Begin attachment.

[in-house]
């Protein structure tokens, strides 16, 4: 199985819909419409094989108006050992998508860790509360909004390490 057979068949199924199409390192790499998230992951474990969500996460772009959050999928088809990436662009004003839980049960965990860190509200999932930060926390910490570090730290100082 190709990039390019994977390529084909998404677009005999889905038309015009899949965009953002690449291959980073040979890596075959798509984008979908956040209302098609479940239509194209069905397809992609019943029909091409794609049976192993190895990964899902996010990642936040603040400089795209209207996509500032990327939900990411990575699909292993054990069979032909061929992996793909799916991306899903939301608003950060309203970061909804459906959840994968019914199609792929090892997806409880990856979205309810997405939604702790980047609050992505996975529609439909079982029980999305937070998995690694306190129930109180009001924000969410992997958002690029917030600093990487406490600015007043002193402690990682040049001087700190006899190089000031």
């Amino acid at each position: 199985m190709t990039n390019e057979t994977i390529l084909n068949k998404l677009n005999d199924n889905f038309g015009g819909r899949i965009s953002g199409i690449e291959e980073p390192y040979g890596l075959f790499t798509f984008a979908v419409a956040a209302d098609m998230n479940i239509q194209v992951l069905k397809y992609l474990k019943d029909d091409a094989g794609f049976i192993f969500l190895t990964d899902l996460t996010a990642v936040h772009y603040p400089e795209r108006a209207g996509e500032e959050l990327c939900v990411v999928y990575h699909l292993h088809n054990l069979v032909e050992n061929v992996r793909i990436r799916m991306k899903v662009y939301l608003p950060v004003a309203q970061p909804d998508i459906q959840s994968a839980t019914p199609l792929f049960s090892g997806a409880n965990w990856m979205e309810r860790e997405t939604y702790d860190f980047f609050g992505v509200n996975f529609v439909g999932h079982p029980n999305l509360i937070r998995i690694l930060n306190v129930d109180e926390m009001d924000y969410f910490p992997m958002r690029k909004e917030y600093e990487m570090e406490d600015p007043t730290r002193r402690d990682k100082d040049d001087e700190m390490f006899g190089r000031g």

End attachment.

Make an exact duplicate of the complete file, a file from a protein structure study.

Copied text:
[in-house]
């Protein structure tokens, strides 16, 4: 199985819909419409094989108006050992998508860790509360909004390490 057979068949199924199409390192790499998230992951474990969500996460772009959050999928088809990436662009004003839980049960965990860190509200999932930060926390910490570090730290100082 190709990039390019994977390529084909998404677009005999889905038309015009899949965009953002690449291959980073040979890596075959798509984008979908956040209302098609479940239509194209069905397809992609019943029909091409794609049976192993190895990964899902996010990642936040603040400089795209209207996509500032990327939900990411990575699909292993054990069979032909061929992996793909799916991306899903939301608003950060309203970061909804459906959840994968019914199609792929090892997806409880990856979205309810997405939604702790980047609050992505996975529609439909079982029980999305937070998995690694306190129930109180009001924000969410992997958002690029917030600093990487406490600015007043002193402690990682040049001087700190006899190089000031």
């Amino acid at each position: 199985m190709t990039n390019e057979t994977i390529l084909n068949k998404l677009n005999d199924n889905f038309g015009g819909r899949i965009s953002g199409i690449e291959e980073p390192y040979g890596l075959f790499t798509f984008a979908v419409a956040a209302d098609m998230n479940i239509q194209v992951l069905k397809y992609l474990k019943d029909d091409a094989g794609f049976i192993f969500l190895t990964d899902l996460t996010a990642v936040h772009y603040p400089e795209r108006a209207g996509e500032e959050l990327c939900v990411v999928y990575h699909l292993h088809n054990l069979v032909e050992n061929v992996r793909i990436r799916m991306k899903v662009y939301l608003p950060v004003a309203q970061p909804d998508i459906q959840s994968a839980t019914p199609l792929f049960s090892g997806a409880n965990w990856m979205e309810r860790e997405t939604y702790d860190f980047f609050g992505v509200n996975f529609v439909g999932h079982p029980n999305l509360i937070r998995i690694l930060n306190v129930d109180e926390m009001d924000y969410f910490p992997m958002r690029k909004e917030y600093e990487m570090e406490d600015p007043t730290r002193r402690d990682k100082d040049d001087e700190m390490f006899g190089r000031g």